Sunday, 21 February 2016

1st Case of Cancer in Naked Mole Rats Confirmed


by Laura Geggel, Staff Writer   |   February 17, 2016 02:48pm ET

Naked mole rats are renowned for their ability to live cancer-free, even when researchers try to induce the disease artificially.

Not anymore.

For the first time on record, researchers have diagnosed two naked mole rats (Heterocephalus glaber) with cancer.

"These cases represent the first formal reports of cancer in the naked mole rat, a rodent species best known for its extreme longevity and apparent resilience to typical health-span-limiting diseases, including cancer," the researchers wrote in the report, published online today (Feb. 17) in the journal Veterinary Pathology.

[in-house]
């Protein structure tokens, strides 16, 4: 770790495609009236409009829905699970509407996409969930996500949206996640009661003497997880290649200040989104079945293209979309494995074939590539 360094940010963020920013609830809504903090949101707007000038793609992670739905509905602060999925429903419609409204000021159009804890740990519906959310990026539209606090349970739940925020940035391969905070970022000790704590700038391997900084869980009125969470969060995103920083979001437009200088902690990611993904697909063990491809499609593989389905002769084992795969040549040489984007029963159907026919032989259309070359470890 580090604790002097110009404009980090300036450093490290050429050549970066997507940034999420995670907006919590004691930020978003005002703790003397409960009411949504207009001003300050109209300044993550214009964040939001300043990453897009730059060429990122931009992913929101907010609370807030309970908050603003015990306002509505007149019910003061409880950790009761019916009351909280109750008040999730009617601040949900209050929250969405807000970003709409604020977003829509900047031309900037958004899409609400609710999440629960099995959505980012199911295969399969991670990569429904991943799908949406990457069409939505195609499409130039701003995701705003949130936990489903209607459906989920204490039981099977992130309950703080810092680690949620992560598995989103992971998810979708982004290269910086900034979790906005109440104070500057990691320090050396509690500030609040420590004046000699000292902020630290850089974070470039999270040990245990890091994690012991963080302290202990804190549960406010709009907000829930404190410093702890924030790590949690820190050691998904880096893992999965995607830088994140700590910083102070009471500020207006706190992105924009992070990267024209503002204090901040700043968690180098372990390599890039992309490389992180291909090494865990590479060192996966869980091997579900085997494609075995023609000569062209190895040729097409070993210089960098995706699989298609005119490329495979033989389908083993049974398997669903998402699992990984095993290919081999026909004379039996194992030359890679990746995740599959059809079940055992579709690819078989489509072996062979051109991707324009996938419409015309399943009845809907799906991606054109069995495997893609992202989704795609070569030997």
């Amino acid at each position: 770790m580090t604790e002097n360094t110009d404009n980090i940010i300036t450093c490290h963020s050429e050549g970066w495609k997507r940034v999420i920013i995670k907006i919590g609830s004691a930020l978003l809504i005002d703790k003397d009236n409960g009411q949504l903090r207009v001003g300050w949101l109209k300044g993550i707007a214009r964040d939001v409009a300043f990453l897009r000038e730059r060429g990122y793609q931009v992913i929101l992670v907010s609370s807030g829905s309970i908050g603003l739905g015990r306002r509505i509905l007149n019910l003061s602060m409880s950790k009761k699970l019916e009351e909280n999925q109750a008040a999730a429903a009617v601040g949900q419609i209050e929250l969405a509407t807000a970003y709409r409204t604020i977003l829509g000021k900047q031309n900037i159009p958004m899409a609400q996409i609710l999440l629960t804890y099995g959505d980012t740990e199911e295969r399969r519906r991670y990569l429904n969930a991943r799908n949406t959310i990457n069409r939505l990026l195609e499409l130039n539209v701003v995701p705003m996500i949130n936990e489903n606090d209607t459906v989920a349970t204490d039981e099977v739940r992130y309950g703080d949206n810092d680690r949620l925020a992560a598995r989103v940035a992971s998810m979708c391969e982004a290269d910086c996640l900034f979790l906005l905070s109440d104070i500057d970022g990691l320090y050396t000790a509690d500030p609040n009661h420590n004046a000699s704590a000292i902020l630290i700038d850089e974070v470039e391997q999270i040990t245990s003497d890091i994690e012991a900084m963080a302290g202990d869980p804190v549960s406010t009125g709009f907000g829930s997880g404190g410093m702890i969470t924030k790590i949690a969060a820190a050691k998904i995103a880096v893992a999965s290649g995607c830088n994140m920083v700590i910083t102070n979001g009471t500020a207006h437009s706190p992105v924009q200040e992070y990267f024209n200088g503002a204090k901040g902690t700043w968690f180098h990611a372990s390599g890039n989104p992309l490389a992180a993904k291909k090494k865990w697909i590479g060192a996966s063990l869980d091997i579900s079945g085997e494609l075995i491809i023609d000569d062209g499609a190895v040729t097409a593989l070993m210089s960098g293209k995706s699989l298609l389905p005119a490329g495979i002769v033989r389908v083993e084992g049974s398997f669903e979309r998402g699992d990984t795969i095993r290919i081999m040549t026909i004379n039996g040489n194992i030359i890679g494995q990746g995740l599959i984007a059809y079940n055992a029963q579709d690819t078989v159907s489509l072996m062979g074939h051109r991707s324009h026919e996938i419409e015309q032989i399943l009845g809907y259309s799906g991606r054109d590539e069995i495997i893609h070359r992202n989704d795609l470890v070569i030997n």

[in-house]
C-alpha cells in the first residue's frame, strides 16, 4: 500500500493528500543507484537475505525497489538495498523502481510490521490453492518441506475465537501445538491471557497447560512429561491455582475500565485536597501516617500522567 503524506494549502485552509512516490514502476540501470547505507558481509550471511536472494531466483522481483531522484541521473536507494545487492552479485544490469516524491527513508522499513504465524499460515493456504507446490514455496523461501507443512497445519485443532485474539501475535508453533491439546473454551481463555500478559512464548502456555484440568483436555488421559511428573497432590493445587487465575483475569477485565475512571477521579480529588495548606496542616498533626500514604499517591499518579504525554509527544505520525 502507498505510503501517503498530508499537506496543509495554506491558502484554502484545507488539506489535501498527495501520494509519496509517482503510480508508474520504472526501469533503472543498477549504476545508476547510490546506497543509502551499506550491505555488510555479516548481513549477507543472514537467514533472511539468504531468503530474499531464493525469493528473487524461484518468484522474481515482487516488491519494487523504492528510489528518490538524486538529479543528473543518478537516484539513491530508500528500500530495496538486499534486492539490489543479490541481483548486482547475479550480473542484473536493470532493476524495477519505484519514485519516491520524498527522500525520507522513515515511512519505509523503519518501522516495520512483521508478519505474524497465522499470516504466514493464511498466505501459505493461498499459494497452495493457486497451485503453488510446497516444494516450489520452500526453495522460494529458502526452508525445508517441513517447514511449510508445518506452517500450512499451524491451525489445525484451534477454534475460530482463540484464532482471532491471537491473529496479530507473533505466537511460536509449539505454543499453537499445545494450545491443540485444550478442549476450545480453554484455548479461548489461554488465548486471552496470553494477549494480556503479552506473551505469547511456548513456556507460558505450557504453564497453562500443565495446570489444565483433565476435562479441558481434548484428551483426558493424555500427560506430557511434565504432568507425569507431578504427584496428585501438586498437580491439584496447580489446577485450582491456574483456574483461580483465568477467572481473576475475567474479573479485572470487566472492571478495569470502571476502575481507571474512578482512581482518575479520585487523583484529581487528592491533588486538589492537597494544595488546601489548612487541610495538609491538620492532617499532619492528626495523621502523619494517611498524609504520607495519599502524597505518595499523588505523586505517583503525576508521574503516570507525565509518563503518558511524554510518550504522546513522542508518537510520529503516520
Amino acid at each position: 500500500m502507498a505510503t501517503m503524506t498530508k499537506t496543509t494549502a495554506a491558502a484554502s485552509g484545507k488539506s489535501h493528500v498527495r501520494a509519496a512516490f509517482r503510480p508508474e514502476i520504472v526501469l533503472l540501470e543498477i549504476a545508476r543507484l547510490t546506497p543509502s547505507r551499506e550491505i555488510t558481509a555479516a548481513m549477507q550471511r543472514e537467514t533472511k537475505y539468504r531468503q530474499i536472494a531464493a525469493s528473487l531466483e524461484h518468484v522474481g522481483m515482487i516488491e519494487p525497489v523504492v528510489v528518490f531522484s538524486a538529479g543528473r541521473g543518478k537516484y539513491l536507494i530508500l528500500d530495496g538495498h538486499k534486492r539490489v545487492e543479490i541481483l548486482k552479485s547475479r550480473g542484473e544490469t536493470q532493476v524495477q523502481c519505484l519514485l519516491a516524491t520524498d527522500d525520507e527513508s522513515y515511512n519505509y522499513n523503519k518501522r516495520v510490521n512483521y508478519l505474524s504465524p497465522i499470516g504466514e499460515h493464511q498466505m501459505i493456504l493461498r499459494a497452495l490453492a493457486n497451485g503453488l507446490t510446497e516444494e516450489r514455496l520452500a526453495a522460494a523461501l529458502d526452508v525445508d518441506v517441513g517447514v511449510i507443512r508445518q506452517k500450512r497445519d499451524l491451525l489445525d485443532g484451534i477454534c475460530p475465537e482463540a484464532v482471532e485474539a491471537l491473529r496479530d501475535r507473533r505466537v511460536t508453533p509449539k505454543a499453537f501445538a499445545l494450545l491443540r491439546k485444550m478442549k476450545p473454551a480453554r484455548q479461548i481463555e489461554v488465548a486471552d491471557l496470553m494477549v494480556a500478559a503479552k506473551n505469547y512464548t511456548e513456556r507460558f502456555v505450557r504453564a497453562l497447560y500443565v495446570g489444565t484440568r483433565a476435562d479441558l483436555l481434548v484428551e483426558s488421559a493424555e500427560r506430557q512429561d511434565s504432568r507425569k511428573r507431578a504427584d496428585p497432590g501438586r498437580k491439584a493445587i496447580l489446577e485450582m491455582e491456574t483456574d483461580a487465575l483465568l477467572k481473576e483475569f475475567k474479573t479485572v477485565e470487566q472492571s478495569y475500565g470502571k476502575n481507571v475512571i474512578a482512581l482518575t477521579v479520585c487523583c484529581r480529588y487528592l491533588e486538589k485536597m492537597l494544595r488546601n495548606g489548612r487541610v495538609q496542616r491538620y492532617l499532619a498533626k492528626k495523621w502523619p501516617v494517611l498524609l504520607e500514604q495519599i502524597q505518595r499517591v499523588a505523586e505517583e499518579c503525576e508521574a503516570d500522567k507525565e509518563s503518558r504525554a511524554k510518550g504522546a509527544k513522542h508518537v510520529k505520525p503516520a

The finding isn't completely out of the blue. The researchers had previously followed a zoo-housed naked mole rat colony for 10 years, and found that some of the animals had precancerous lesions. But the new finding is still the first report of full-blown cancer in the critters, the researchers said.

In the first case, a 22-year-old male naked mole rat at the Brookfield Zoo in Chicago developed a mass on its upper right chest. The purple and red mass measured 0.6 inches (1.5 centimeters) in diameter. Researchers removed and studied the mass, and reported that it looked like an adenocarcinoma — a malignant tumor that likely started in the animal's mammary or salivary gland.


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